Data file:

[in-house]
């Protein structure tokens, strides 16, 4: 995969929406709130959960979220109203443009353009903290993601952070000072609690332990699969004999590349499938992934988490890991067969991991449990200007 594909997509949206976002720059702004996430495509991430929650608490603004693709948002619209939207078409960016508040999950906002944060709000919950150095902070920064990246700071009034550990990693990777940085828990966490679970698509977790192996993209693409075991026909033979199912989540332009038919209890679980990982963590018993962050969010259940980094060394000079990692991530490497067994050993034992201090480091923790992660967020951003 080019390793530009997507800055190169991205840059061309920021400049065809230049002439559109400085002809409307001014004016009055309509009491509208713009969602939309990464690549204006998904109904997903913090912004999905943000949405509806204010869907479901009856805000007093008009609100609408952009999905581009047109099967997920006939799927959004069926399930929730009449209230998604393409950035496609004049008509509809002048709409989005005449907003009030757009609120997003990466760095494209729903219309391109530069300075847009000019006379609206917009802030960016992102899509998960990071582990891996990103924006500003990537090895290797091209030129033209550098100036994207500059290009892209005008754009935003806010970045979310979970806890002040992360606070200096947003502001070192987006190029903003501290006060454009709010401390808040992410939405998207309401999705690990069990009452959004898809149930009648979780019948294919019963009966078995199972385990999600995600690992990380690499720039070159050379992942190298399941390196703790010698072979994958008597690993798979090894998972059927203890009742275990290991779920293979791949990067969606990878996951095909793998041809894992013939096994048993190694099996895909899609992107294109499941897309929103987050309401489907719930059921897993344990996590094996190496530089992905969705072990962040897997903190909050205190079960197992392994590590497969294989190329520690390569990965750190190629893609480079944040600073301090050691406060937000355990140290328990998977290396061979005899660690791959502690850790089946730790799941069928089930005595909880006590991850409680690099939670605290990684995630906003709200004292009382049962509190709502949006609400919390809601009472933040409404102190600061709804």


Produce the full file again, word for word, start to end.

[in-house]
């Protein structure tokens, strides 16, 4: 995969929406709130959960979220109203443009353009903290993601952070000072609690332990699969004999590349499938992934988490890991067969991991449990200007 594909997509949206976002720059702004996430495509991430929650608490603004693709948002619209939207078409960016508040999950906002944060709000919950150095902070920064990246700071009034550990990693990777940085828990966490679970698509977790192996993209693409075991026909033979199912989540332009038919209890679980990982963590018993962050969010259940980094060394000079990692991530490497067994050993034992201090480091923790992660967020951003 080019390793530009997507800055190169991205840059061309920021400049065809230049002439559109400085002809409307001014004016009055309509009491509208713009969602939309990464690549204006998904109904997903913090912004999905943000949405509806204010869907479901009856805000007093008009609100609408952009999905581009047109099967997920006939799927959004069926399930929730009449209230998604393409950035496609004049008509509809002048709409989005005449907003009030757009609120997003990466760095494209729903219309391109530069300075847009000019006379609206917009802030960016992102899509998960990071582990891996990103924006500003990537090895290797091209030129033209550098100036994207500059290009892209005008754009935003806010970045979310979970806890002040992360606070200096947003502001070192987006190029903003501290006060454009709010401390808040992410939405998207309401999705690990069990009452959004898809149930009648979780019948294919019963009966078995199972385990999600995600690992990380690499720039070159050379992942190298399941390196703790010698072979994958008597690993798979090894998972059927203890009742275990290991779920293979791949990067969606990878996951095909793998041809894992013939096994048993190694099996895909899609992107294109499941897309929103987050309401489907719930059921897993344990996590094996190496530089992905969705072990962040897997903190909050205190079960197992392994590590497969294989190329520690390569990965750190190629893609480079944040600073301090050691406060937000355990140290328990998977290396061979005899660690791959502690850790089946730790799941069928089930005595909880006590991850409680690099939670605290990684995630906003709200004292009382049962509190709502949006609400919390809601009472933040409404102190600061709804």